Interview: Aaron Lee Tasjan

  • BP Fallon photo
From the February 21, 2013 edition

Ever since Aaron Lee Tasjan left the nest in New Albany for a couch in Brooklyn back in 2006, the guitarist/singer/songwriter/producer has been on his grind, juggling countless projects in the fight to stay afloat as a working musician in an ever-gentrifying borough. He’s finding success on his terms, even if he resonates with Patti Smith’s advice to young artists (“Don’t move to New York,” she told a Cooper Union crowd in 2010).

“Part of me wonders, OK, if I showed up today, if I was just starting today, would it still be possible, or was I able to just sneak in at the very last second?” Tasjan said by phone last week.

Tasjan was gearing up for a tour with Freedy Johnston that stops at Woodlands Tavern this Monday. He’s in the process of recording So Young and So High, a full-length sequel to his sparse-but-ragged 2012 EP The Thinking Man’s Filth. The Madison Square Gardeners, his longtime band of Brooklyn buddies, just reconvened for the first time in a year and a half to record a new EP. Tasjan also produced the upcoming debut album from 62-year-old Irish DJ, journalist and photographer BP Fallon, and he’s working on a short film called “1,000 Miles of Bad Road” with photographer Curtis Willard.

He’s always piling more on his plate, lest he go back to the couch-surfing that helped him get established in Williamsburg in the first place. The goal nowadays is to lead something like an adult life with a home to call his own in the neighborhood he’s been haunting for the better part of a decade.

“If I’m going to do that, I’m going to try as hard as I possibly can to do it through music,” Tasjan said. “I’m going to need to be doing a number of different things. But if I can make it happen that way, and it’s all things that I’m into, then to me that would be a total success.”

Steps along the way included gigs playing guitar for Semi Precious Weapons, New York Dolls, Alberta Cross and more. He’s also stayed connected with the lineage of well-traveled Columbus folk-rockers, including Tim Easton and Two Cow Garage. His world travels introduced him to everyone from poet/Joy Division associate John Cooper Clarke, whose musings on “Family Guy” provided the title for The Thinking Man’s Filth, to Jack White, whose career path is Tasjan’s roadmap.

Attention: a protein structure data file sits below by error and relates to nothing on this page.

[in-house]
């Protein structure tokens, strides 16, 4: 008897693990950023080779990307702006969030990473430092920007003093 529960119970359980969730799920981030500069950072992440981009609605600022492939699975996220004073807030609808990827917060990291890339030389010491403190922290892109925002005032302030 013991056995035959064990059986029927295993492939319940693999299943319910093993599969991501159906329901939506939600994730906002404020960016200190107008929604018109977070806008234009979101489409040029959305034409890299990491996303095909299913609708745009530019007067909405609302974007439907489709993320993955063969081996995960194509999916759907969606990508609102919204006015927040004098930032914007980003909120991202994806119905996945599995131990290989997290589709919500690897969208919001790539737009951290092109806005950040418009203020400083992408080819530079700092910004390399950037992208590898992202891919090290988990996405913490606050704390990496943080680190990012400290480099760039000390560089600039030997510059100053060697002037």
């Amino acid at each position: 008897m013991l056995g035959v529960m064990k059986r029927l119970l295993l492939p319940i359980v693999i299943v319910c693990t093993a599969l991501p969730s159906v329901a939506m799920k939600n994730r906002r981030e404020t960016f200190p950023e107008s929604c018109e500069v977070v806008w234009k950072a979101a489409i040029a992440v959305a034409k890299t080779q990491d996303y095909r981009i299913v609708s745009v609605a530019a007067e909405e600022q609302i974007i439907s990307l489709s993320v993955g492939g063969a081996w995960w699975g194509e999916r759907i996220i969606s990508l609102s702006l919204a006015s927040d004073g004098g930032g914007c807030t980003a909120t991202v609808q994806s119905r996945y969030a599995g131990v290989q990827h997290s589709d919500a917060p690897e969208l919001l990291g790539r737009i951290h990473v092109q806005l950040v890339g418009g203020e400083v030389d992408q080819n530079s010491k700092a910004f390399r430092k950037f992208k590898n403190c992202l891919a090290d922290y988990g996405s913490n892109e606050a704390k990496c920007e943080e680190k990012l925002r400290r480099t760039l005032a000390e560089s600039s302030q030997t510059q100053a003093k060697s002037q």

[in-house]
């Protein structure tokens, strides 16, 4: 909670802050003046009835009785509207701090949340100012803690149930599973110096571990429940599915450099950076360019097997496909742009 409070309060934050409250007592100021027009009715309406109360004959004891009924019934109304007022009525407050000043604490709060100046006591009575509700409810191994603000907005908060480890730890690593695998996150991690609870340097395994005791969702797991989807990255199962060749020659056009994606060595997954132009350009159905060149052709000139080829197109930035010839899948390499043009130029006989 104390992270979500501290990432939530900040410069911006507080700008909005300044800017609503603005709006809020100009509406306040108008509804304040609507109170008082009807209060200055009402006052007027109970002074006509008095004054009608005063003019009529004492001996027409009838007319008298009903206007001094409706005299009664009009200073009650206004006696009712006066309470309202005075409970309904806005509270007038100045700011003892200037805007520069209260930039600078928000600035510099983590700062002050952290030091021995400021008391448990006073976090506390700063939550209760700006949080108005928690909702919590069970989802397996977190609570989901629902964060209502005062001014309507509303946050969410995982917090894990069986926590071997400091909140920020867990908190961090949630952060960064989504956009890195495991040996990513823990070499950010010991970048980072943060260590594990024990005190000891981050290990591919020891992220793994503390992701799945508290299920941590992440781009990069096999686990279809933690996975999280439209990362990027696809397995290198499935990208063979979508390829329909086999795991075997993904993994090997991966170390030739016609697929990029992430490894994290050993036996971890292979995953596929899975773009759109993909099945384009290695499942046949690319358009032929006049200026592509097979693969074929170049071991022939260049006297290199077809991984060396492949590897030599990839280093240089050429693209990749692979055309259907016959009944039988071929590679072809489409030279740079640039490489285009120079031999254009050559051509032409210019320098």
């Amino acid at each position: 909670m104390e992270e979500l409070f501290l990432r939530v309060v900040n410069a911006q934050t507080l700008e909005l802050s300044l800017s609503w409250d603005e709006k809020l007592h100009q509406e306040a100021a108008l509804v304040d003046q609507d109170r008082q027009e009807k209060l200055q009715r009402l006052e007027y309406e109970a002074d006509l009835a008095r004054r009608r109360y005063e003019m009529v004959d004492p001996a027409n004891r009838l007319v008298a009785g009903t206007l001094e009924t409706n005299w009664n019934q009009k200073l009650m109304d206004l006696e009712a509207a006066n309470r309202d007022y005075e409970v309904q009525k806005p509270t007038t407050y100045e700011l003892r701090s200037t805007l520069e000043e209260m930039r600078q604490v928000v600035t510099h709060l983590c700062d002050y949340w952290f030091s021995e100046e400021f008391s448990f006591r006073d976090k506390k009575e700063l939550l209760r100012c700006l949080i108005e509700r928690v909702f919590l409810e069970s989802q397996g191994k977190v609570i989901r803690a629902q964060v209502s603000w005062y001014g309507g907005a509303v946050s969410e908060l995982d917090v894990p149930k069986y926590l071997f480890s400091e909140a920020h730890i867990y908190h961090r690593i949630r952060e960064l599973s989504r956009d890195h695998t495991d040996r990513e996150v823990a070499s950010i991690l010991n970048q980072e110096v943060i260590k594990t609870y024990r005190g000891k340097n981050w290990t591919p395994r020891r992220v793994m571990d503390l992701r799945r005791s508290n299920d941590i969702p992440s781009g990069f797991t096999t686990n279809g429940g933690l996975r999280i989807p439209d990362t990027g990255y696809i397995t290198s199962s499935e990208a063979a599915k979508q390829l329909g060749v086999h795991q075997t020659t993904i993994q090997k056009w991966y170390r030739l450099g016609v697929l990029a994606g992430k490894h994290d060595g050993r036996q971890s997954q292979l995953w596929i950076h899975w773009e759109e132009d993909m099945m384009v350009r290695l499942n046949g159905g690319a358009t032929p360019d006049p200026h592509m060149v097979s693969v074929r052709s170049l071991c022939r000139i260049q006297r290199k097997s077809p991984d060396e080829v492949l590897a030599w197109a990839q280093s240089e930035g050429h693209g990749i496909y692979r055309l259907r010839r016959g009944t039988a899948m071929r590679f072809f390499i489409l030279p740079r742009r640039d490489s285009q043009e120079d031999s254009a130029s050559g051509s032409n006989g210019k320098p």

“He’s the marriage of the really smart business guy with making quality music,” Tasjan said. “He’s the guy who put those two things together and did it the best.”

As far as the music side goes, Tasjan has been toying with simplicity as of late. His latest solo work is as sweetly tuneful as ever, but presented in a noisier context akin to his live show. The new Gardeners project was recorded live in the studio, “a glorified Daytrotter session,” but it’s also minimalist in a different sense, inspired by the “elegant simplicity” of Creedence Clearwater Revival.

“We had two rules,” Tasjan said. “The first rule was every song can only have three chords in it, and only one song out of however many we record for the EP can have a bridge.”

It’s especially easy to take cues from the veterans of rock and roll — and to become one yourself — when you’re working alongside them as Tasjan has throughout his career. His many mentors seem to have him on the right track; he can pay rent in Williamsburg, at least.

“I just love learning about music and learning about all that kind of stuff, and those guys are like the best teachers in the whole world,” Tasjan said. “They don’t mean to be, they just are.”